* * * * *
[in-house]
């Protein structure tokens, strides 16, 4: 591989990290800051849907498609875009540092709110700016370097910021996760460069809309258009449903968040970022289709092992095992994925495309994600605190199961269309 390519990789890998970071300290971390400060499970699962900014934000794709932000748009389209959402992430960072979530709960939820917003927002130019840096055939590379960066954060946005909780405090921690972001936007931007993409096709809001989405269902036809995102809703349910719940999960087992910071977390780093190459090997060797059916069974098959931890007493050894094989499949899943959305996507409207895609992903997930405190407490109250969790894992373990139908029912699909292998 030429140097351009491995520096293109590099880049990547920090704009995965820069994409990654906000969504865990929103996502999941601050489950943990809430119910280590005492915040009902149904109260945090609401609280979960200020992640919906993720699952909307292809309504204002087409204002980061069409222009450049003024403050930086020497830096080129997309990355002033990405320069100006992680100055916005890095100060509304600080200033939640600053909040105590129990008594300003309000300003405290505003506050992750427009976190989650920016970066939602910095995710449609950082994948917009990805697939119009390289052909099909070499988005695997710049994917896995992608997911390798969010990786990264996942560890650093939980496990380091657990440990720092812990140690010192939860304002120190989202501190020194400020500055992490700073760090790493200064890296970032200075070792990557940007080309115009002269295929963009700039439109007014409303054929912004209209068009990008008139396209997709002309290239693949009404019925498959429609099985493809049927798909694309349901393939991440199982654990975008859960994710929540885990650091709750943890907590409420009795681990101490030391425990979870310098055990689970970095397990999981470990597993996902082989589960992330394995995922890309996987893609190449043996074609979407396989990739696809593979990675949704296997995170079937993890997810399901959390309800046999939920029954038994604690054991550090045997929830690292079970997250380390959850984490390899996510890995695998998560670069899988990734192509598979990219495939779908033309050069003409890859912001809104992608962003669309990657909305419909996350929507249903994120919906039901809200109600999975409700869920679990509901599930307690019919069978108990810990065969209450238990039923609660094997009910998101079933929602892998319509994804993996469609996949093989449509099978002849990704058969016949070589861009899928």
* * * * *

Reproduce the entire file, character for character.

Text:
[in-house]
């Protein structure tokens, strides 16, 4: 591989990290800051849907498609875009540092709110700016370097910021996760460069809309258009449903968040970022289709092992095992994925495309994600605190199961269309 390519990789890998970071300290971390400060499970699962900014934000794709932000748009389209959402992430960072979530709960939820917003927002130019840096055939590379960066954060946005909780405090921690972001936007931007993409096709809001989405269902036809995102809703349910719940999960087992910071977390780093190459090997060797059916069974098959931890007493050894094989499949899943959305996507409207895609992903997930405190407490109250969790894992373990139908029912699909292998 030429140097351009491995520096293109590099880049990547920090704009995965820069994409990654906000969504865990929103996502999941601050489950943990809430119910280590005492915040009902149904109260945090609401609280979960200020992640919906993720699952909307292809309504204002087409204002980061069409222009450049003024403050930086020497830096080129997309990355002033990405320069100006992680100055916005890095100060509304600080200033939640600053909040105590129990008594300003309000300003405290505003506050992750427009976190989650920016970066939602910095995710449609950082994948917009990805697939119009390289052909099909070499988005695997710049994917896995992608997911390798969010990786990264996942560890650093939980496990380091657990440990720092812990140690010192939860304002120190989202501190020194400020500055992490700073760090790493200064890296970032200075070792990557940007080309115009002269295929963009700039439109007014409303054929912004209209068009990008008139396209997709002309290239693949009404019925498959429609099985493809049927798909694309349901393939991440199982654990975008859960994710929540885990650091709750943890907590409420009795681990101490030391425990979870310098055990689970970095397990999981470990597993996902082989589960992330394995995922890309996987893609190449043996074609979407396989990739696809593979990675949704296997995170079937993890997810399901959390309800046999939920029954038994604690054991550090045997929830690292079970997250380390959850984490390899996510890995695998998560670069899988990734192509598979990219495939779908033309050069003409890859912001809104992608962003669309990657909305419909996350929507249903994120919906039901809200109600999975409700869920679990509901599930307690019919069978108990810990065969209450238990039923609660094997009910998101079933929602892998319509994804993996469609996949093989449509099978002849990704058969016949070589861009899928």